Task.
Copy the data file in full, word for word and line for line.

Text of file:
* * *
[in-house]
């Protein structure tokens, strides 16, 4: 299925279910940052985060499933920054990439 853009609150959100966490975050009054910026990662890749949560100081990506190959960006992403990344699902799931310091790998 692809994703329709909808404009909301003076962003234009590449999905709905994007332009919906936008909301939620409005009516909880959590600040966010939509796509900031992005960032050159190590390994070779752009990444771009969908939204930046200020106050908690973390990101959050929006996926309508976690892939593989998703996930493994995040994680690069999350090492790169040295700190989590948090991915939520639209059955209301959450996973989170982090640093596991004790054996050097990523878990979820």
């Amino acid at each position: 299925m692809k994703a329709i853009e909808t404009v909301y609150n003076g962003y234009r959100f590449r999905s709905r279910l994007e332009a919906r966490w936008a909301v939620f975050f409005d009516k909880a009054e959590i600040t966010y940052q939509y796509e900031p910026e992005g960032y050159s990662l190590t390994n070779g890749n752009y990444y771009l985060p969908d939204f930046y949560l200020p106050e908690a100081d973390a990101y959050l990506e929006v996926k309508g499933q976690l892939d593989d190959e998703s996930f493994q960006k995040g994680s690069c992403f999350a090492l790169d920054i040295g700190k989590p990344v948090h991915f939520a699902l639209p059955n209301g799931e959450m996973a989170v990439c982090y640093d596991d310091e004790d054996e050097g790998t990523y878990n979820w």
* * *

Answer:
[in-house]
């Protein structure tokens, strides 16, 4: 299925279910940052985060499933920054990439 853009609150959100966490975050009054910026990662890749949560100081990506190959960006992403990344699902799931310091790998 692809994703329709909808404009909301003076962003234009590449999905709905994007332009919906936008909301939620409005009516909880959590600040966010939509796509900031992005960032050159190590390994070779752009990444771009969908939204930046200020106050908690973390990101959050929006996926309508976690892939593989998703996930493994995040994680690069999350090492790169040295700190989590948090991915939520639209059955209301959450996973989170982090640093596991004790054996050097990523878990979820």
């Amino acid at each position: 299925m692809k994703a329709i853009e909808t404009v909301y609150n003076g962003y234009r959100f590449r999905s709905r279910l994007e332009a919906r966490w936008a909301v939620f975050f409005d009516k909880a009054e959590i600040t966010y940052q939509y796509e900031p910026e992005g960032y050159s990662l190590t390994n070779g890749n752009y990444y771009l985060p969908d939204f930046y949560l200020p106050e908690a100081d973390a990101y959050l990506e929006v996926k309508g499933q976690l892939d593989d190959e998703s996930f493994q960006k995040g994680s690069c992403f999350a090492l790169d920054i040295g700190k989590p990344v948090h991915f939520a699902l639209p059955n209301g799931e959450m996973a989170v990439c982090y640093d596991d310091e004790d054996e050097g790998t990523y878990n979820w």